Please don't snip a segment of your network cabling if you can't scavenge spare wire. And it comes insulated so you don't have to worry about any shorts. Wait, you may need shorts to ride...

This is a simple hack to the gloves so reflective tape found in an auto parts store will be the best choice. You can also use duct tape but the reflective properties of the reflective tape adds to the visibility factor of the glove.

You can also do sewing such as hemming the edges of our cutouts to reinforce the openings and to attach the switch. Tape works great in our case.

CAUTION: You will need to solder wires to the circuit board and to the new switch. Please know how to handle and use a soldering iron or gun properly. It is HOT! Low voltage is present in exposed circuitry. Please follow all precautions regarding safety around electricity.

Step 2: Switch It On...

Take your momentary switch and solder wires to the 2 terminals.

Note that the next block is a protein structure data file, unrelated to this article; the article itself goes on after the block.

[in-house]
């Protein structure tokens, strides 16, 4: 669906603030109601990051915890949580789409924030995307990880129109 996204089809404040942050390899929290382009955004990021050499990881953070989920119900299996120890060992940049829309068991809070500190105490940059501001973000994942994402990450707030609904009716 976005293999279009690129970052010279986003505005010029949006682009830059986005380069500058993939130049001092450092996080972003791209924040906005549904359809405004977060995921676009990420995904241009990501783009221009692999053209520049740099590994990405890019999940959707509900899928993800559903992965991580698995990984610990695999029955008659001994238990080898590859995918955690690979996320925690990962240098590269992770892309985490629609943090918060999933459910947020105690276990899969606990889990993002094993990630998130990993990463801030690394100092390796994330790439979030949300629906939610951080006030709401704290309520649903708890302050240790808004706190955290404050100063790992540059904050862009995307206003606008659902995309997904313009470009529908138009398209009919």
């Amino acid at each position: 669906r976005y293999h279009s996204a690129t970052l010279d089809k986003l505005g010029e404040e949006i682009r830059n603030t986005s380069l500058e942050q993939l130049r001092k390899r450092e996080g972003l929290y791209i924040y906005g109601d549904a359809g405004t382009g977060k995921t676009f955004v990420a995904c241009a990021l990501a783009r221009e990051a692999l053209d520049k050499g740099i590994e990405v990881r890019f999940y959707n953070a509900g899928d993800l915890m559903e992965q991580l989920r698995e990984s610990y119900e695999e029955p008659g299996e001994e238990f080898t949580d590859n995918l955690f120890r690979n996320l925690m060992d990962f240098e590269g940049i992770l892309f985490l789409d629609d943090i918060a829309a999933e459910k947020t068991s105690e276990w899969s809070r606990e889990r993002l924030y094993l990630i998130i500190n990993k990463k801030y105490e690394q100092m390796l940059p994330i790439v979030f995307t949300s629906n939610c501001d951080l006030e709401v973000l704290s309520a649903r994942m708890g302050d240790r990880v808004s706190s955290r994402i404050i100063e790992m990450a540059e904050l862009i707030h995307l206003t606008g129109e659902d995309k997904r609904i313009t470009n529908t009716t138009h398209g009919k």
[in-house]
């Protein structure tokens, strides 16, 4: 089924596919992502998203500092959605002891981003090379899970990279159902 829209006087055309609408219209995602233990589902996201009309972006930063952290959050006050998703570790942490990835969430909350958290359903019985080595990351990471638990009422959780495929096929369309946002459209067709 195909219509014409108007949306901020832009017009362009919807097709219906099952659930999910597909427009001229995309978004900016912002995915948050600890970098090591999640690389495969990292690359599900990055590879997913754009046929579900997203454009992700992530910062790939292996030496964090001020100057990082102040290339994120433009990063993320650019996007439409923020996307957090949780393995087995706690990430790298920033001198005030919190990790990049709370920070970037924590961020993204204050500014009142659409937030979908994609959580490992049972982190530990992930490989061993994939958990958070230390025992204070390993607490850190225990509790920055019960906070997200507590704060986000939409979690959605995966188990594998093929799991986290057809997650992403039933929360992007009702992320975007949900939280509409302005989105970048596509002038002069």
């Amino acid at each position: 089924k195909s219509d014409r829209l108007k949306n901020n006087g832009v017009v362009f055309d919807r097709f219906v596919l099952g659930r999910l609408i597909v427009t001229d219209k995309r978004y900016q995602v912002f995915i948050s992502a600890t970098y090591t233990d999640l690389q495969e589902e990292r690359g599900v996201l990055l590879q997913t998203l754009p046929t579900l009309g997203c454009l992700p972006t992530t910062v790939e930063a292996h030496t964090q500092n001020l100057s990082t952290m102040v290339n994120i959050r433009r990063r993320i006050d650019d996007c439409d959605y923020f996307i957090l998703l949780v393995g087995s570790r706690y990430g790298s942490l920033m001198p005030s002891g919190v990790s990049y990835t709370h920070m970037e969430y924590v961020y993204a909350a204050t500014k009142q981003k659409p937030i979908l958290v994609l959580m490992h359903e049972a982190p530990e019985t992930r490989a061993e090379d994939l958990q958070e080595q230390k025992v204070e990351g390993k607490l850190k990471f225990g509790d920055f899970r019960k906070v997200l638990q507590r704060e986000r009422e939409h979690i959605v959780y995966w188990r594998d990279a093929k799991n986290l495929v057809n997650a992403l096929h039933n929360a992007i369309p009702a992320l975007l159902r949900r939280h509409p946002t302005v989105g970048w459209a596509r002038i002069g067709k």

I used some heat shrink tubing to enclose the finished end.

We will be modifying the LEFT hand glove. This is normally the hand you use for manual turn signals.

Try the glove on and move your thumb to see where it will press against a switch mounted on the side of your index finger. Mark or make note of that spot.

Take a piece of tape and punch out a hole where the switch will be mounted in the center. This will serve to reinforce the fabric around the switch.

Since the switch is meant to be mounted through a hole in something like sheet metal in a face panel, I just cut a piece of cardboard to act as the mounting panel for the switch. There is a mounting nut that goes on the barrel of the switch and now it has something to grab onto.

Poke a hole in the fabric and cut it large enough just for the switch body to pass through. Cover with more tape to permanently fix the switch to the glove. You can cut slits in the tape to help it conform to the shape of the hand. Overlap the tape at those points.

The flasher has a belt hook attached to the back so we will use that to mount the flasher. With your hand in the glove, find the position where it will be mounted flat on the back of your hand.
Place a piece of tape there to reinforce the hole that we will cut so you can "clip" the flasher in. Cut a slit to insert the flasher's belt clip. Pass the switch wire through for the next step.